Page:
A Serious Quandry

I seem to reached a temporary impasse.  I’m at a point in my story that seems to be dredging up old feelings.  I guess I had forgotten why I had written the story.  This chapter that I’m working on, deals with the thoughts hurts and the feelings that we sometimes buried deep inside of ourselves.  It is a part of ourselves that can be ugly or transparent.  The problem with the transparency, is that it actually hides more sinister thoughts.  The interesting thing about us as a species is that there really is evil inside all of us.  The only difference between many of us criminal, is that we are able to sequester those thoughts — hold them at bay.  I thought what I would do, is to share with you the original text from the original story.  If you’re wondering what I’m trying to do, I’m trying to translate the poetry into workable prose.

The four did not feel as though he was honest to say

They had only to dine with him as penance to pay.

So being hungry, to him their assent they gave,

He smiled, and threw something blinding that lit up the cave.

In an eye blink the four found themselves in a tremendous hall

As his minions attacked from four sides – them all.

Quickly, they were tied up and trussed up to wood poles,

From the ground a huge fiery pot rose with hundreds of bowls.

Golendor arrived in dwarfish red sheen,

To laugh at the group in a pot‑bellied scream.

“You fools,” he cried out in raucous mad laughter,

“Sahame bids you welcome to the now and hereafter.”

At that did the dwarf become the panther‑beast,

Whose claws and teeth glittered in the fire’s light of the feast.

The four struggled vainly against their tight rope,

Which only grew tighter as they fought against hope,

Until Rosenet realized that this couldn’t be,

And remembered what was said by Humbalt and Pyridee.

Both of them felt that this was a place of bad dreams,

Perhaps this was the weapon of Golendor’s schemes.

For what ropes would tighten no matter how hard you tried,

To free yourself, even if you were strong and alive?

So if to awaken was all he had to achieve,

Then all he had to realize was that his dream was make‑believe.

He suddenly awoke in a dank, musty cave,

The other three struggled, dozing in a heap.

To awaken each of one, a sharp prod he gave,

With a snort and a yawn, they all broke from their sleep.

“What, what happened?” asked Pyridee,

Egarot stammered, “I couldn’t get free.”

“As strong as I am, I could not break the rope,

I had begun to give up all hope

Until Rosenet pulled me away from the pot.”

Humbalt let out a slow breath, “So strange a dream,”

“Rosenet had his unicorn’s head, but the body of a man, so it seemed.”

“To pull us all from the grip of Sahame,

And bring us to this cave away from his game.”

“But is it all over?” asked Pyridee in fright.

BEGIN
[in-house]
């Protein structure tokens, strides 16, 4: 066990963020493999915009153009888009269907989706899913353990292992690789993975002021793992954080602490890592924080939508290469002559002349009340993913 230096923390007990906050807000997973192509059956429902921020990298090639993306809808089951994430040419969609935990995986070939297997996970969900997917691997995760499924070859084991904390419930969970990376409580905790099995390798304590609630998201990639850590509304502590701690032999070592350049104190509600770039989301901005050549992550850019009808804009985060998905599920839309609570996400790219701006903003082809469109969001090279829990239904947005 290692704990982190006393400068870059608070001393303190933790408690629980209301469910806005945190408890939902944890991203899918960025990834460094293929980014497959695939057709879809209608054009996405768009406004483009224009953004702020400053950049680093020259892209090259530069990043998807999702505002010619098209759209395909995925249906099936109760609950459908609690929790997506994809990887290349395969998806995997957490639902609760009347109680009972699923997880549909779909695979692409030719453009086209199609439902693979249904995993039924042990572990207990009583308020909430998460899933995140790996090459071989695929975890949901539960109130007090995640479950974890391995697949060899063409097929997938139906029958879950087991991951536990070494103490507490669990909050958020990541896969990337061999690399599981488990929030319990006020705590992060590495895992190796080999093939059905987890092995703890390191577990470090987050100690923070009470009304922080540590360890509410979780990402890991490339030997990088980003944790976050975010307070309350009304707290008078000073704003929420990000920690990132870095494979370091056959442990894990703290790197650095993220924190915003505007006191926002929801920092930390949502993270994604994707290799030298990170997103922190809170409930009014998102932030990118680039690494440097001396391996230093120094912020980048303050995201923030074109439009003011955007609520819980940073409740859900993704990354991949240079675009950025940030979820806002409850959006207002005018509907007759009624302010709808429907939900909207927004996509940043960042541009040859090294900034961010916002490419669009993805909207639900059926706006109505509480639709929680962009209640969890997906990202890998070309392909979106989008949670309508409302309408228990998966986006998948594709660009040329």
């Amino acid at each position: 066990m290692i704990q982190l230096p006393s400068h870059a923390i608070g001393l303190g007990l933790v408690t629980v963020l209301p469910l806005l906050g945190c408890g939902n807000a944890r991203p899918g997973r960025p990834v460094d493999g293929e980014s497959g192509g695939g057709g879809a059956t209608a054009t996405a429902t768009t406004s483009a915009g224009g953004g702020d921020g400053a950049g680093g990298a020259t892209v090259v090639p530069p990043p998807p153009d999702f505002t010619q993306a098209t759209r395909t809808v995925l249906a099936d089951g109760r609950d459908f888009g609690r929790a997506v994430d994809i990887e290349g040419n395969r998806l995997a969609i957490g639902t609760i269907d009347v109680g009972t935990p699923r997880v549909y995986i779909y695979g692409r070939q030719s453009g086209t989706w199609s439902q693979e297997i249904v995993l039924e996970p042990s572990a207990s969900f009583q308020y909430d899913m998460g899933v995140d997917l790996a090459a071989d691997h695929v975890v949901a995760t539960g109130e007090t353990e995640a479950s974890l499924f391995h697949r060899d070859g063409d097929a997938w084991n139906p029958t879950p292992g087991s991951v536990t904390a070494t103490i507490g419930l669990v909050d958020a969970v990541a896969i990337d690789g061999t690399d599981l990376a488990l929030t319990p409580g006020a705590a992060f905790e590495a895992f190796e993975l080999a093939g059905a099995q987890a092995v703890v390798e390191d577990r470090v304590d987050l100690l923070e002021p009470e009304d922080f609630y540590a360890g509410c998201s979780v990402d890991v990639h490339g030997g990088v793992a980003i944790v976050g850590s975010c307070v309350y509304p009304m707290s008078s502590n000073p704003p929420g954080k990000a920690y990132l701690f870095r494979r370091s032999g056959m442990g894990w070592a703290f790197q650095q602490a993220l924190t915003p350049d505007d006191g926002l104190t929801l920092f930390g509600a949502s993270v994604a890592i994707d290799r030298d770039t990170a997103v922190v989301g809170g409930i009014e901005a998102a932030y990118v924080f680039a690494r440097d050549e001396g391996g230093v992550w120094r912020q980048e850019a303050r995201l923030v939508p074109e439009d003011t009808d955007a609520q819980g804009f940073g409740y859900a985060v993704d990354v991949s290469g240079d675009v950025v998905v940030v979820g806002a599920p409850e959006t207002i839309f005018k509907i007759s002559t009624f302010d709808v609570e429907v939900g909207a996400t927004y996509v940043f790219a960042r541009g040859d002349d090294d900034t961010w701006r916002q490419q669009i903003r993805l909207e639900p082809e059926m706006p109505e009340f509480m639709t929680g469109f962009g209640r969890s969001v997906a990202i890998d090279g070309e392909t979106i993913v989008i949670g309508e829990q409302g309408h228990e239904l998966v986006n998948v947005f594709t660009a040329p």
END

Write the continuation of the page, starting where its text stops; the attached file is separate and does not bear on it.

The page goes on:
Perhaps Golendor’s power comes only from the night.”

“Yes,” quipped Humbalt, “Perhaps we’re asleep,

A dream in a dream could bury us deep.”

“Oh no,” hissed Egarot.  “An eternal slumber.

We would be lost, in Golendor’s dreamland forever encumbered.”

“How can we leave,” Rosenet whined,

“This cave is a room that’s a hole in my mind.”

“Well, that’s it!” cried Pyridee,

“Don’t you see?”

“All we’ve to do is to think our way out.

Remember the passages are inside, then out.”

But then suddenly, she was held by the creature, Golendor,

His powerful arms wrapped around her pinning her to the floor.

“Quickly, Rosenet!  Think our way out!” shouted Pyridee.

“Before Golendor does something, hurry.  Hurry, please!”

Swift as a flash, Rosenet used his dream legs,

To carry them out of the cavernous dregs.

His mind set free, he kicked at Golendor,

Only to kick against a rock on the floor,

The trio of friends jumped upon his broad back,

As he ran like the thunder to find their way back.

And like the wind, his mind raced forward to a faraway light,

A beacon that led them all out of their plight.

And sure as an arrow he flew to it’s core,

‘Til the countenance of a woman rose up from the floor.

In the center of the prison called Golendor,

A mind‑scream shouted in the ears of the four,

And they suddenly realized it was the spirit of Circe the witch,

Who saved them all from their prison – black as pitch,

And find themselves running did the four come to enter,

In a forest of orange and reddish‑dark trees in a center,

Of a land where the sun was as green as the leaves,

Of the land where they should have been.

For wish they did of lovely green trees,

Instead to face the form of Sahame once again.

“Aarghh!” he roared in his disdain.

“I cannot believe you passed Golendor’s reign!”

“But here you’ve to find yourselves out of this land.

With no maps to guide you or even Circe’s hand!”

“I’ll have my revenge on you Atlantean man

Or I’ll die in hell before you ever leave this land.”

So shaken were the four by the quick change all around,

That they wandered for a time before even one made a sound.

And look all around this strange land did they quell,

A feeling of dread that they’d never break this spell.

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